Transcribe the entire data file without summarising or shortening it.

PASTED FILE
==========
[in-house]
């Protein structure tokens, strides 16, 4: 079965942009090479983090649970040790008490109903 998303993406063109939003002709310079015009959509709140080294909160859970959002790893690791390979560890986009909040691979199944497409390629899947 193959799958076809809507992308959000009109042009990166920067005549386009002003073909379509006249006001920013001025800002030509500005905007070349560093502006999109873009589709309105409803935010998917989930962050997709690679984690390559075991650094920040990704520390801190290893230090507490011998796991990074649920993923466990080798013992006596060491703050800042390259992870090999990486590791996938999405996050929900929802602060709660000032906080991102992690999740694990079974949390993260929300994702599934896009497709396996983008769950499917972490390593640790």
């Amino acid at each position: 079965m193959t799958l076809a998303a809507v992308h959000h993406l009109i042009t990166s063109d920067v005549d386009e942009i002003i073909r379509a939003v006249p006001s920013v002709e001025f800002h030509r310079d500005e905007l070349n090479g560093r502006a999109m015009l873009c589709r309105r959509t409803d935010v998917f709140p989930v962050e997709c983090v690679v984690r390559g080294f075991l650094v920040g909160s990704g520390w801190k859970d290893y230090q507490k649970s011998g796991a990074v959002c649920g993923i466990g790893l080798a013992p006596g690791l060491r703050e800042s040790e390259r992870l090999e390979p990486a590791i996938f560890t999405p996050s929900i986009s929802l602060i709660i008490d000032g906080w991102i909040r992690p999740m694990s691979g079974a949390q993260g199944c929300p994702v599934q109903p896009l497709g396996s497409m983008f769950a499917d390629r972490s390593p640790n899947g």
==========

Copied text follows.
[in-house]
């Protein structure tokens, strides 16, 4: 079965942009090479983090649970040790008490109903 998303993406063109939003002709310079015009959509709140080294909160859970959002790893690791390979560890986009909040691979199944497409390629899947 193959799958076809809507992308959000009109042009990166920067005549386009002003073909379509006249006001920013001025800002030509500005905007070349560093502006999109873009589709309105409803935010998917989930962050997709690679984690390559075991650094920040990704520390801190290893230090507490011998796991990074649920993923466990080798013992006596060491703050800042390259992870090999990486590791996938999405996050929900929802602060709660000032906080991102992690999740694990079974949390993260929300994702599934896009497709396996983008769950499917972490390593640790």
């Amino acid at each position: 079965m193959t799958l076809a998303a809507v992308h959000h993406l009109i042009t990166s063109d920067v005549d386009e942009i002003i073909r379509a939003v006249p006001s920013v002709e001025f800002h030509r310079d500005e905007l070349n090479g560093r502006a999109m015009l873009c589709r309105r959509t409803d935010v998917f709140p989930v962050e997709c983090v690679v984690r390559g080294f075991l650094v920040g909160s990704g520390w801190k859970d290893y230090q507490k649970s011998g796991a990074v959002c649920g993923i466990g790893l080798a013992p006596g690791l060491r703050e800042s040790e390259r992870l090999e390979p990486a590791i996938f560890t999405p996050s929900i986009s929802l602060i709660i008490d000032g906080w991102i909040r992690p999740m694990s691979g079974a949390q993260g199944c929300p994702v599934q109903p896009l497709g396996s497409m983008f769950a499917d390629r972490s390593p640790n899947g």